Women more likely than men to suffer fatal heart attacks Heart disease kills more women in the U.S. than any other disease. But when you are a vibrant 21-year-old, it’s the last thing on your mind.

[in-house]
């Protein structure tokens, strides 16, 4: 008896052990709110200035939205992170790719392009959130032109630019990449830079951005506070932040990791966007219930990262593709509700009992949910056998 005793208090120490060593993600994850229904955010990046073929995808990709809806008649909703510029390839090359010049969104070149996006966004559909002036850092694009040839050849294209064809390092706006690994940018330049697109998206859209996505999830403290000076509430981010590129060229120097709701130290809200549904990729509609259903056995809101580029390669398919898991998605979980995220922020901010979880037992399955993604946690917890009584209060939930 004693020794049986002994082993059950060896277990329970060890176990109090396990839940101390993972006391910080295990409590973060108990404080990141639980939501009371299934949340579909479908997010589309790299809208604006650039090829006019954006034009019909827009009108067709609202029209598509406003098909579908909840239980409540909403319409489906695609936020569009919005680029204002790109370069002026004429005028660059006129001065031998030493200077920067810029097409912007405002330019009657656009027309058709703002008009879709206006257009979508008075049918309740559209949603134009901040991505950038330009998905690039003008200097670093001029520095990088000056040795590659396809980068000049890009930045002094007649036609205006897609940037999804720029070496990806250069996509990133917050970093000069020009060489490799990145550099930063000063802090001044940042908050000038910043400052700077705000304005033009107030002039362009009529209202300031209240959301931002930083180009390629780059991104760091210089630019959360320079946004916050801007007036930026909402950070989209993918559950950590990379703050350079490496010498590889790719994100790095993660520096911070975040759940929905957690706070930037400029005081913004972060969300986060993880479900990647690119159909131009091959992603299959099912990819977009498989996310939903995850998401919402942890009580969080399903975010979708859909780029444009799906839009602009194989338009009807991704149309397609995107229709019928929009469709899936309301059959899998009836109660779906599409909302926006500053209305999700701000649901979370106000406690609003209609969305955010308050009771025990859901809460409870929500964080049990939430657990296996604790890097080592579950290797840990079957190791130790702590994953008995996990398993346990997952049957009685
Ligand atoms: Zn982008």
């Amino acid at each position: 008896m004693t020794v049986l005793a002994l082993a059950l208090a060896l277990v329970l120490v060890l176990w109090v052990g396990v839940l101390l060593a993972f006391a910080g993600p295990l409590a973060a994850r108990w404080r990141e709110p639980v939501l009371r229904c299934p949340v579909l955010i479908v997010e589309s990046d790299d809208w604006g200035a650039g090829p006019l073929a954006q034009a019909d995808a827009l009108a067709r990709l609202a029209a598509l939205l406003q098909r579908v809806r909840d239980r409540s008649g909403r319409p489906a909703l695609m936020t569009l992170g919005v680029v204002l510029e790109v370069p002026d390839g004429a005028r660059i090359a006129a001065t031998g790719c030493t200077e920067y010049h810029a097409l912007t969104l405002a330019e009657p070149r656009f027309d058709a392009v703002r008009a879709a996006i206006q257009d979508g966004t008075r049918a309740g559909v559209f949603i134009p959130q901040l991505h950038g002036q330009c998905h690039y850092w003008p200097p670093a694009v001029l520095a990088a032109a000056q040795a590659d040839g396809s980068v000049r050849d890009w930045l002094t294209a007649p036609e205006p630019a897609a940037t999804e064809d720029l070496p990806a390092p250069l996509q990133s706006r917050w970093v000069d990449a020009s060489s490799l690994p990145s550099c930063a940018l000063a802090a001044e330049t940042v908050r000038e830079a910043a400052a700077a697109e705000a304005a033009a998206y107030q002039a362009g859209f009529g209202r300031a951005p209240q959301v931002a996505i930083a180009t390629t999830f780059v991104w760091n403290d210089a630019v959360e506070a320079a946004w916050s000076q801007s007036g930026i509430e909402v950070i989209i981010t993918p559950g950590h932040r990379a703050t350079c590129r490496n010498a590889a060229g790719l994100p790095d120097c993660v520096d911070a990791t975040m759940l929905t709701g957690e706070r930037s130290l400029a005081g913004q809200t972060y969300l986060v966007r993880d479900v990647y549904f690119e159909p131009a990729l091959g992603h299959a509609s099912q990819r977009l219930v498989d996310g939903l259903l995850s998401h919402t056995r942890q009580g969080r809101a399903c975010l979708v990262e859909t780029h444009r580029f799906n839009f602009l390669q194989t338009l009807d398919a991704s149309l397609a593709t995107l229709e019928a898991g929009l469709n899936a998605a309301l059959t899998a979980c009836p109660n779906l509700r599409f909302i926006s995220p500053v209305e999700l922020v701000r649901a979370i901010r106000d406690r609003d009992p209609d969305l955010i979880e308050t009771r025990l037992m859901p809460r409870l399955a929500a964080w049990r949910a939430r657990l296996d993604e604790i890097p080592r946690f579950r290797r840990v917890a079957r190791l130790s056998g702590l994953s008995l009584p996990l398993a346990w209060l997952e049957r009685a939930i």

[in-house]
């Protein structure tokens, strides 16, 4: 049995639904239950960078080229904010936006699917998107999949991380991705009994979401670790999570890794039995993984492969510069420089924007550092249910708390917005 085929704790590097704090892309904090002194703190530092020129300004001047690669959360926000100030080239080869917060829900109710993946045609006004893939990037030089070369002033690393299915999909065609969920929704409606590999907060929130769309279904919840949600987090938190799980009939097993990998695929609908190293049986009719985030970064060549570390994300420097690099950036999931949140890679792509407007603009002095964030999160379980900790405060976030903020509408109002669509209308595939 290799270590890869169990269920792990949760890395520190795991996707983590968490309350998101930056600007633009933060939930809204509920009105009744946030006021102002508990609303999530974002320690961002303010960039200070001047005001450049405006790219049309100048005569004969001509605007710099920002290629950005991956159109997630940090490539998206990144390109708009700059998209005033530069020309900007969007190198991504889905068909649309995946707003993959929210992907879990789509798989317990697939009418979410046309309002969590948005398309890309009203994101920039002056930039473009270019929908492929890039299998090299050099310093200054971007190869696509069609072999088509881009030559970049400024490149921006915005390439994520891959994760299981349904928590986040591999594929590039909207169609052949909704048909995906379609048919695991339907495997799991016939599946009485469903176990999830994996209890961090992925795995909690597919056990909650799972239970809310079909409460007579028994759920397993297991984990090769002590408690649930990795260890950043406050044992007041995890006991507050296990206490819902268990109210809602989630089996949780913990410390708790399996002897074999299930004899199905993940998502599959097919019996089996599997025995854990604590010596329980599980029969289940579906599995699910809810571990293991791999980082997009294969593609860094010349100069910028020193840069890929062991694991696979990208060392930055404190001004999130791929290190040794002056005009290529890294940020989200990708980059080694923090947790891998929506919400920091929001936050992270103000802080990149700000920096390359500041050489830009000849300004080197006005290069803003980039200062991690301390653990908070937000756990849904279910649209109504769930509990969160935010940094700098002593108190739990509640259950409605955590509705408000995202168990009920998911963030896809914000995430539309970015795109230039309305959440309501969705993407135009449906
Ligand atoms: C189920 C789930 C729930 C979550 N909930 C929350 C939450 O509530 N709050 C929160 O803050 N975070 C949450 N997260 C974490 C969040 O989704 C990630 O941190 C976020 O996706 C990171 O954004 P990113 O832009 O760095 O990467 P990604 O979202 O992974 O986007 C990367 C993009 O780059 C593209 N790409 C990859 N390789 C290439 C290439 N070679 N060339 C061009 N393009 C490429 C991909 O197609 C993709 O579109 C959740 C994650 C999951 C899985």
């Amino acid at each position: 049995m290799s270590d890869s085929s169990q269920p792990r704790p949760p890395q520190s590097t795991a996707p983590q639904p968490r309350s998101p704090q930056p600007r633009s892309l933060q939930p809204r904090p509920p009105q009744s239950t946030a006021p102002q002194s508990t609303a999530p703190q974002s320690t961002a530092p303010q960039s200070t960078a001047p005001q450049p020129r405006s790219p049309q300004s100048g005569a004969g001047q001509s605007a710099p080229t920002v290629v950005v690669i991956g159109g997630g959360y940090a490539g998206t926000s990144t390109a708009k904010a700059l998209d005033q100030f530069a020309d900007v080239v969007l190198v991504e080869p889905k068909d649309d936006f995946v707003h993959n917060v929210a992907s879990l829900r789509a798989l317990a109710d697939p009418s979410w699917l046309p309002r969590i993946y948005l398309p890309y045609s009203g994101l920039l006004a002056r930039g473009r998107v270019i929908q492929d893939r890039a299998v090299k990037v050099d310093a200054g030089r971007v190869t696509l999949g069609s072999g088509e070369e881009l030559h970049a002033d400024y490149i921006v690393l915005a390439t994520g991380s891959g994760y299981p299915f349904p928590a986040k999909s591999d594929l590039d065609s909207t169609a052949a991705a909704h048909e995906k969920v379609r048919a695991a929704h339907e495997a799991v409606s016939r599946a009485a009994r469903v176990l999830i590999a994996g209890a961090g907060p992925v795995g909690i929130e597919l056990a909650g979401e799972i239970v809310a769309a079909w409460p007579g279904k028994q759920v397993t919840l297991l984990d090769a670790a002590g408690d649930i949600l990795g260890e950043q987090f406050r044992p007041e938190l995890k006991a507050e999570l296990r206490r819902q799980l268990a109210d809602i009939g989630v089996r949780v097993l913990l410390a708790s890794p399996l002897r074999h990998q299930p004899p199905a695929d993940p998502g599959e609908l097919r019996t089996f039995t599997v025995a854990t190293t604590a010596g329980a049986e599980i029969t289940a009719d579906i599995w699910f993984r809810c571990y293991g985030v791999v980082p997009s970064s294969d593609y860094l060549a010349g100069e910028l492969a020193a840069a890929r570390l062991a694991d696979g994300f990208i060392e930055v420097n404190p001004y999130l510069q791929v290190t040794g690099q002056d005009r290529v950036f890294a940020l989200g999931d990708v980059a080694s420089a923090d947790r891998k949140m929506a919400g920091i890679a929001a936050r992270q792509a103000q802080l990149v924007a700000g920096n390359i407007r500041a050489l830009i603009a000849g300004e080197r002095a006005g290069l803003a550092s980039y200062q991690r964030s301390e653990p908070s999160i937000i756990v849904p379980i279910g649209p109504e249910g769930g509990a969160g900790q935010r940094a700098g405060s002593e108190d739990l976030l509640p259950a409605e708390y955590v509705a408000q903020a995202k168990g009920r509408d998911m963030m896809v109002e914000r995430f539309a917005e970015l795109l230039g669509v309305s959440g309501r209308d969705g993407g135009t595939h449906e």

Megan Johns suffered a heart attack one day before her college graduation ceremony. “I had pressure in my chest, and it felt like a stack of books was on my chest – and then my left arm was tingling and it felt heavy,” Johns said. Johns, a vegan, didn’t eat any meat or dairy, and she worked out regularly – so the heart attack did not make sense. Initially, her doctors blamed her birth control – but after dozens of tests and not many answers, Johns went to the Cleveland Clinic where doctors ordered a unique blood test. The result? A genetic link to heart disease called lipoprotein a. "It is a special type of cholesterol that actually increases the tendency to have heart attack and stroke by making the cholesterol sort of thick and more clot forming," said Dr. Leslie Cho, director of the Cleveland Clinic’s Women’s Cardiovascular Center. Johns’ family was tested for lipoprotein a, and it turned out her mom was carrying the same biomarker. Now that she knows about it, she can help control it. “I have a predisposition to high cholesterol, and even though I eat healthy, it always will be elevated unless I take medication to do something about it,” said Johns’ mother, Kim. "It's an easy thing to know what your risk is, and then when something, if something ever happens, you can listen to your body and know what it's telling you."